13 May 2019
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Daily Outlook: US imposes higher tariffs on Chinese imports

The US hiked tariffs on USD 200bn of Chinese imports on Friday, and talks between the two countries ended without a resolution.

By Aditya Pugalia

The US hiked tariffs on USD 200bn of Chinese imports on Friday, and talks between the two countries ended without a resolution.  No new talks are scheduled yet but both sides indicated their desire to keep negotiating, which likely contributed to equities ending Friday’s session higher. China has yet to to announce countermeasures in response to the US measures.  The key issues appear to include China’s unwillingness to change its laws to implement the terms of any deal struck; the value of imports China will agree to buy from the US as part of a deal, and the US’ reluctance to remove the tariffs imposed since last year as part of the agreement.

The US also indicated it was preparing to introduce tariffs on another USD 300bn of imports from China in four weeks time – effectively taxing everything imported from that country.  With US inflation undershooting expectations again in April (data released on Friday), the administration may believe that the impact of higher tariffs on consumer prices isn’t cause for concern.  However, higher tariffs are likely to be negative for growth in both countries. 

UK GDP grew 0.5% q/q in Q1, in line with expectations and faster than Q4 growth.  Both private consumption and government spending accelerated in Q1, as did business investment. However monthly data showed a -0.1% m/m contraction in March suggesting that the growth momentum may not be sustained in Q2.    

Egypt saw a slowdown in inflation last month, despite seasonal Ramadan-related inflationary pressures, as the government boosted food supplies. The April print declined to 13.0% y/y, from 14.2% in March, while m/m inflation fell to 0.5%, from 0.8%. While this decline is encouraging, ongoing subsidy reform over the coming months will keep pressure on prices, meaning that a rate cut by the CBE at its May 23 meeting remains unlikely.

The Turkish central bank once again suspended its one-week repo auctions on Thursday, in a bid to shore up the lira. While this had little material impact on the currency, a blitz of selling dollars for lira by Turkish banks in early Asia trading saw the currency close 3.4% stronger against the US dollar on Friday. The ongoing pressure on the currency makes the prospect of rate-cutting in Turkey increasingly distant.

Pakistan and the IMF have a agreed a 3-year USD 6bn programme to tackle the country’s twin deficits and support implementation of structural reforms.  The IMF Board will approve the programme once prior actions have been completed.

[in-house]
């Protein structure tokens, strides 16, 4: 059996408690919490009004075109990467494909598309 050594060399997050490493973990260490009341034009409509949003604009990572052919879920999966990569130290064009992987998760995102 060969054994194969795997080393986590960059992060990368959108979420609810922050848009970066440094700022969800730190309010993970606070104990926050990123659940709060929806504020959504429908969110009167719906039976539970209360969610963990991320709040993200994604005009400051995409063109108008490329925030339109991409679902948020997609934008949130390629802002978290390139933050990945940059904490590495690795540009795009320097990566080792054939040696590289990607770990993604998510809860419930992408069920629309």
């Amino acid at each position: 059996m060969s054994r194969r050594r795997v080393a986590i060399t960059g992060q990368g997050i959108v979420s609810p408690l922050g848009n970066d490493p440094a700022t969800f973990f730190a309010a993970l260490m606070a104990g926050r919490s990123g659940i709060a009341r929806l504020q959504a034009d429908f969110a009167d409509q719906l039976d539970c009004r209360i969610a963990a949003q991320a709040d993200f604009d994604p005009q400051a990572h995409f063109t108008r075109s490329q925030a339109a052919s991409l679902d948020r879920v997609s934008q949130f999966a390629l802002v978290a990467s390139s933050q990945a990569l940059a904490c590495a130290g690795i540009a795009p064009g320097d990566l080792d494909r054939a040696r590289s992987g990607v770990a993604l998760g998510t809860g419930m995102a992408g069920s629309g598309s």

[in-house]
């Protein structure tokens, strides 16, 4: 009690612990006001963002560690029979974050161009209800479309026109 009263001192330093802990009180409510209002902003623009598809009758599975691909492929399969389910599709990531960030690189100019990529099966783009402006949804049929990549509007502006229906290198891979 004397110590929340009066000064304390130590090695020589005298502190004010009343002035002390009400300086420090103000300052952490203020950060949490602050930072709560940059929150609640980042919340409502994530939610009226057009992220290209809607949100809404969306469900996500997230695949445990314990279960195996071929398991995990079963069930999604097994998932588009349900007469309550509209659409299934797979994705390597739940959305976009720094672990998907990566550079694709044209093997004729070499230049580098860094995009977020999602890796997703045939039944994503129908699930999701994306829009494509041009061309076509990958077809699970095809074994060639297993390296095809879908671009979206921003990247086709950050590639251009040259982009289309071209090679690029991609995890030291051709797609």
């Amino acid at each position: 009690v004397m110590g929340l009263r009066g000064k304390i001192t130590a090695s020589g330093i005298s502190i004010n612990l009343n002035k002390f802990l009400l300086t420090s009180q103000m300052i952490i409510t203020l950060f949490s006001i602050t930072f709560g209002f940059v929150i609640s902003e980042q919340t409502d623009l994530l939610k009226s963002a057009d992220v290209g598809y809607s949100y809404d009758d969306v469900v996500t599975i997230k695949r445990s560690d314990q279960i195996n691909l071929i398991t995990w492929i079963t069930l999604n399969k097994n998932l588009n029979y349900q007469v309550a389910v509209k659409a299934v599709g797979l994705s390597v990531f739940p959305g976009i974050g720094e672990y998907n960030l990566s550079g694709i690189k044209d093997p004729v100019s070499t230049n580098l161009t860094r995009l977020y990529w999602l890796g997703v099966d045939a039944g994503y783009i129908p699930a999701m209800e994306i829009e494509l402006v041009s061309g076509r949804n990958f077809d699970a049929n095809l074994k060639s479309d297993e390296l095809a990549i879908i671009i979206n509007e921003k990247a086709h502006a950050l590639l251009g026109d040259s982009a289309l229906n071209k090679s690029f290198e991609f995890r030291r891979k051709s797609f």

US inflation ticked up in April but was weaker than forecast

Source: Bloomberg, Emirates NBD Research


Fixed Income

Treasuries closed higher amid reversal in risk-on investor sentiment following stalling of trade talks between the US and China. A softer US CPI print also supported USTs. Overall, yields on the 2y UST, 5y UST and 10y UST ended the week at 2.27% (-7 bps w-o-w), 2.26% (-6 bps w-o-w) and 2.46% (-6 bps w-o-w) respectively.

Regional bonds ended the week flat despite moves in benchmark yields. The YTW on Bloomberg Barclays GCC Credit and High Yield index at the end of last week was unchanged at 3.95%. However, credit spreads widened 8 bps w-o-w to 161 bps. The move in regional bonds was also in contrast with those in emerging markets. The YTW on Bloomberg Barclays EM USD Aggregate index dropped -2 bps w-o-w to 5.31% while credit spreads widened -6 bps to 291 bps.


The dollar index declined last week on the escalation of the US-China trade dispute. However, movements suggest that investors’ at the moment are only pricing in tensions and not a full trade war. In fact, data from CFTC indicated that there was limited change in position of hedge funds and speculators. For week ended May 7, traders pared bullish USD bets by 6,531 contracts while net-short EUR contracts grew by 561 contracts. Overall, the Bloomberg Dollar index (DXY) dropped -0.2% 5d and the JP Morgan Emerging Market Currency index ended the week flat.

The Chinese renminbi has depreciated nearly 2% against the USD since the start of May, also in response to developments on the trade front.  CNY has reversed most of the gains made since the latest round of talks started in early December 2018.


Regional equities started the week on a negative note. The DFM index and the KWSE PM index dropped -1.6% and -2.2%. The Tadawul also closed lower amid speculation that state-owned institutions are looking to sell stocks into the MSCI rally. In terms of stocks, Emaar Properties lost -1.8% while Arabtec declined -2.6%.


Both oil benchmarks closed down on the week, as concerns over renewed US-China trade wars stifling demand outweighed a greater-than expected decline in US inventories and any jitters around geopolitical risk in the Gulf. Brent futures closed down 0.3% at USD 70.6/b, while WTI declined 0.5% to USD 61.7/b, making the third week in a row prices have fallen.

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Written By

Aditya Pugalia Research Analyst

Daniel Richards Senior Economist

Khatija Haque Head of Research & Chief Economist

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